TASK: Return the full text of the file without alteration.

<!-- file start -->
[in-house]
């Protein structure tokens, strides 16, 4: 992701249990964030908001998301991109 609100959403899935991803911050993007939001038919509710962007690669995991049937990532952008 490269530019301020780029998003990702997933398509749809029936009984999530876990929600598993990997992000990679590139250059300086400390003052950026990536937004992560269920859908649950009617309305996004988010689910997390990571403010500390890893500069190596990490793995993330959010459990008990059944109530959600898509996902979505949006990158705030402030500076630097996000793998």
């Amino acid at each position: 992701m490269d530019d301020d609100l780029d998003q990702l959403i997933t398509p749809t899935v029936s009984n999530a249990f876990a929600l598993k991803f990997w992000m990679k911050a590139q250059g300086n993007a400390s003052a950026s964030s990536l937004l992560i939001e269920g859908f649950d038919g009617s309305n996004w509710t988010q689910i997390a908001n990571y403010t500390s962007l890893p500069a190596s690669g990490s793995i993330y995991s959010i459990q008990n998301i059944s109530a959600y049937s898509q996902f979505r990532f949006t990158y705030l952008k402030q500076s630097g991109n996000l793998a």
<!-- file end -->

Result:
[in-house]
């Protein structure tokens, strides 16, 4: 992701249990964030908001998301991109 609100959403899935991803911050993007939001038919509710962007690669995991049937990532952008 490269530019301020780029998003990702997933398509749809029936009984999530876990929600598993990997992000990679590139250059300086400390003052950026990536937004992560269920859908649950009617309305996004988010689910997390990571403010500390890893500069190596990490793995993330959010459990008990059944109530959600898509996902979505949006990158705030402030500076630097996000793998």
């Amino acid at each position: 992701m490269d530019d301020d609100l780029d998003q990702l959403i997933t398509p749809t899935v029936s009984n999530a249990f876990a929600l598993k991803f990997w992000m990679k911050a590139q250059g300086n993007a400390s003052a950026s964030s990536l937004l992560i939001e269920g859908f649950d038919g009617s309305n996004w509710t988010q689910i997390a908001n990571y403010t500390s962007l890893p500069a190596s690669g990490s793995i993330y995991s959010i459990q008990n998301i059944s109530a959600y049937s898509q996902f979505r990532f949006t990158y705030l952008k402030q500076s630097g991109n996000l793998a």